What if we get rid of state oversight, do a massive overhaul of med-mal, get back to the resident-as-apprentice style training model, and thus give physicians time to actually develop relationships with their patients? I know, it’s a pipe dream.

    The overarching issue here is that physicians have become so removed from their patients due to bureaucracy that there’s no real chance for communication and (mutual) education. So, you end up with angry parents who are yelling at the MDs because “I know my kid better than you do,” and MDs yelling at parents because, “I went do med school and evidence-based practice!” Not conducive to quality care…

    • #32
  3. Tom Meyer Contributor
    Tom Meyer
    @tommeyer

    George Rapp: I’ll answer your reductio ad absurdum with one of my own.

    Well, that’s not really answering it and it’s not really very absurd. It happens; desperate parents often make very foolish decisions about their childrens’ welfare and are easily seduced by pseudo-science. Both of Novella’s cases are pretty close to the hypothetical I described.

    To answer your question, no I don’t think that’s necessary at all. As I said, I put the bar at superseding parental rights very, very high. Sadly, that leads to some kids dying who might otherwise be saved but — on balance — I think that’s for the best. It’s just very sad.

    • #33
  4. Western Chauvinist Member
    Western Chauvinist
    @WesternChauvinist

    Jamie Lockett:A related point:

    I’m surprised we don’t have more of a call from Pro-Life Activists for state intervention in these cases.

    People who are Pro-Life think government should intervene to protect the unborn from their parents decisions and yet they are curiously silent when it comes to parental decisions on those children once they are outside the womb. (Or in the case of WC – advocating an entirely contrary position)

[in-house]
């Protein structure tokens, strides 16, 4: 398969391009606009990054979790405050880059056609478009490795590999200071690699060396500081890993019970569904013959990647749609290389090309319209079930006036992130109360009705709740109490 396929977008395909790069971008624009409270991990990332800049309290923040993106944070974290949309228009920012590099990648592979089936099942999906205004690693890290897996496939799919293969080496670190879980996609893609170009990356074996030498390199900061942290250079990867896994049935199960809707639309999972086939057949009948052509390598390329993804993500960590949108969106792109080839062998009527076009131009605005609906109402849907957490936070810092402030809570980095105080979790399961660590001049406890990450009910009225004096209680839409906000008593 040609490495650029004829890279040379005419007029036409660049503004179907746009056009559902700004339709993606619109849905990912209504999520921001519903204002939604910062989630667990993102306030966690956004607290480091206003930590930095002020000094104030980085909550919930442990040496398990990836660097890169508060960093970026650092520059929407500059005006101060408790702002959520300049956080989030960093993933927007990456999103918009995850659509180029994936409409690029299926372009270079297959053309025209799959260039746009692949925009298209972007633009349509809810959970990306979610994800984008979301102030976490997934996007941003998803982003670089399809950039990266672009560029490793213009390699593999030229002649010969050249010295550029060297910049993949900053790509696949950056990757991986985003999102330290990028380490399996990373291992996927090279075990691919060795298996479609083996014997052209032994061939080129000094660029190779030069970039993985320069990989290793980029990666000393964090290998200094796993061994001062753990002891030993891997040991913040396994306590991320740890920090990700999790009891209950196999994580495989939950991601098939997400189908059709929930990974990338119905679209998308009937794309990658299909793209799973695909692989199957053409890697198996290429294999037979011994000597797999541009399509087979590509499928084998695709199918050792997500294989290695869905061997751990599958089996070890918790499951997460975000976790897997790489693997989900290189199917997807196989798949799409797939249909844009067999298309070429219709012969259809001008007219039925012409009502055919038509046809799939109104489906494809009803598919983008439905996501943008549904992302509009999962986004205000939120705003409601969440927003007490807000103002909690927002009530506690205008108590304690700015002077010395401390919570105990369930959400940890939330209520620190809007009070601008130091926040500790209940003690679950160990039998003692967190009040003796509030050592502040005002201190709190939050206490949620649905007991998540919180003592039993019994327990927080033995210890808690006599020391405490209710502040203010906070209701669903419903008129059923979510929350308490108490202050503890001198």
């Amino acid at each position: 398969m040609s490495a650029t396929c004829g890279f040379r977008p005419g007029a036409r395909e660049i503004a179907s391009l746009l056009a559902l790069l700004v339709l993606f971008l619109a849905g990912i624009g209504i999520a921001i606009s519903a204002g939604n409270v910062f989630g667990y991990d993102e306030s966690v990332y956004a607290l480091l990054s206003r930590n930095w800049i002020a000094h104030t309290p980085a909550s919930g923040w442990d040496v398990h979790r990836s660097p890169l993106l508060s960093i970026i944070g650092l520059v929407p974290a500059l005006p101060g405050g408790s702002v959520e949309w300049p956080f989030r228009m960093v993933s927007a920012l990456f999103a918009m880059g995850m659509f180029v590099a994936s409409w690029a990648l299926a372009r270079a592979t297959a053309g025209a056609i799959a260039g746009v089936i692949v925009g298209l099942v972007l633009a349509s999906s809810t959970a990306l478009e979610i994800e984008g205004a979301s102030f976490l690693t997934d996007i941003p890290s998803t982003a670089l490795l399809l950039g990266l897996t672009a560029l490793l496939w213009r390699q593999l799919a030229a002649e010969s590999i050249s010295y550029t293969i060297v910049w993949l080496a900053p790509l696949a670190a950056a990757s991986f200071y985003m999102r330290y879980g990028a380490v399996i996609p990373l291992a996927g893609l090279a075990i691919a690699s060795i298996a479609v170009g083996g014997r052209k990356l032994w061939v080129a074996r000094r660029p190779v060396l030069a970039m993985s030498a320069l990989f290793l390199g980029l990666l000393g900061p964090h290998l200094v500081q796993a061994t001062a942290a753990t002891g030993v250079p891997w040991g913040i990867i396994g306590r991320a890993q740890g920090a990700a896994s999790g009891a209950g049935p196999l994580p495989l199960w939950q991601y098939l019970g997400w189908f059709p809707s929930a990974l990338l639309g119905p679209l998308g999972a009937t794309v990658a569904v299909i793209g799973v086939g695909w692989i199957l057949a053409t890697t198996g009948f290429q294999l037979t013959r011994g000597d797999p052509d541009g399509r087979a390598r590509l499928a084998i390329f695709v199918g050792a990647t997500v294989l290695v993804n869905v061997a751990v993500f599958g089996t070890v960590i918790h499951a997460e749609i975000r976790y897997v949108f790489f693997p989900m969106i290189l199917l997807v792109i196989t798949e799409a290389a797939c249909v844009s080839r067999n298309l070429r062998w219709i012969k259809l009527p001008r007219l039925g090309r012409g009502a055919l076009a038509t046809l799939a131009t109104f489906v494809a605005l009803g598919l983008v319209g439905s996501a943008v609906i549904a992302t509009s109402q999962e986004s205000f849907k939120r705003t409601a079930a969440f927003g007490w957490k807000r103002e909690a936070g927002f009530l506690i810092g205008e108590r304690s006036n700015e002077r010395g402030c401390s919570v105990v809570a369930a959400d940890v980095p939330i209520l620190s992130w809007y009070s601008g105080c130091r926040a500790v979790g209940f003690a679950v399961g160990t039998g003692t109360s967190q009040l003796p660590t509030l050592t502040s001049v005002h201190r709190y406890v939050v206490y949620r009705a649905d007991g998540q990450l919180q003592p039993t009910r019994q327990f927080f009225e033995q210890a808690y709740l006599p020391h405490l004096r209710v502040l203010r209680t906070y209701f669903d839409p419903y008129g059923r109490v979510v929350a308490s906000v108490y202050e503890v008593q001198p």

You think very little of pro-lifer’s ability to reason, don’t you? Abortion is the very opposite of “parental” rights. It’s the negation of parenthood by killing the child. There’s literally no overlap.

    • #34
  5. Misthiocracy Member
    Misthiocracy
    @Misthiocracy

    Jamie Lockett: Where do parental rights over ones children give way to the right to life. That seems to be what is at stake here.

    Not quite.

    The right to life means that no person can extinguish another person’s life.  The right to life does not mean that no disease can extinguish another person’s life.

    Regardless of which side one falls on, the child’s “right to life” is not really the question, because the outcome of the decision cannot be known with 100% certainty.

    Since neither side can guarantee the child’s life, one cannot say that either side is guaranteeing that the child’s rights are being protected.

    Instead, the question is about which side is best equipped to calculate the odds and to weigh the consequences of the decision.

    It’s a question about a “good”, not a “right”.

    • #35
  6. das_motorhead Inactive
    das_motorhead
    @dasmotorhead

    Tuck:

    You’ve heard the expression: “If there’s smoke, there’s fire”? Malpractice lawsuits are so high because malpractice is so high.

    The fix isn’t to lessen the legal burdens, but to improve the practice of medicine.

    You’re not entirely wrong, but you’re not entirely right, either. I’m not denying that legit malpractice isn’t an issue, but there is also the pervasive idea that medical treatment should be risk free. When things do go wrong, as they inevitably will even when everything was done right, the assumption is malpractice.

    Hospital risk-management departments are constantly dealing with threats of lawsuits for this kind of thing, and it muddies the waters for cases of real malpractice. It’s too easy to sue.

    • #36
  7. Tom Meyer Contributor
    Tom Meyer
    @tommeyer

    Just to get this out of the realm of the hypothetical, here’s one of the cases Novella discussed:

    [One resident] stands firmly behind the Six Nations neighbours who took their 11-year-old daughter with leukemia out of chemotherapy, and are treating her with traditional, but unproven, native methods and other alternative health-care instead.

    “There’s a fear of [aboriginal remedies] or denial of it. If things can’t be quantified or qualified, to them it’s irrelevant,” said Ms. Hill, as she shopped at Ancestral Voices Healing Centre Thursday. “Who are they [doctors] to say she will make it with their treatments. Just because they have a degree, that makes them more knowledgeable?”

    But Justice Gethin Edward of the Ontario Court of Justice suggested physicians essentially want to “impose our world view on First Nation culture.” The idea of a cancer treatment being judged on the basis of statistics that quantify patients’ five-year survival rate is “completely foreign” to aboriginal ways, he said.

    “Even if we say there is not one child who has been cured of acute lymphoblastic leukemia by traditional methods, is that a reason to invoke child protection?” asked Justice Edward, noting that the girl’s mother believes she is doing what is best for her daughter.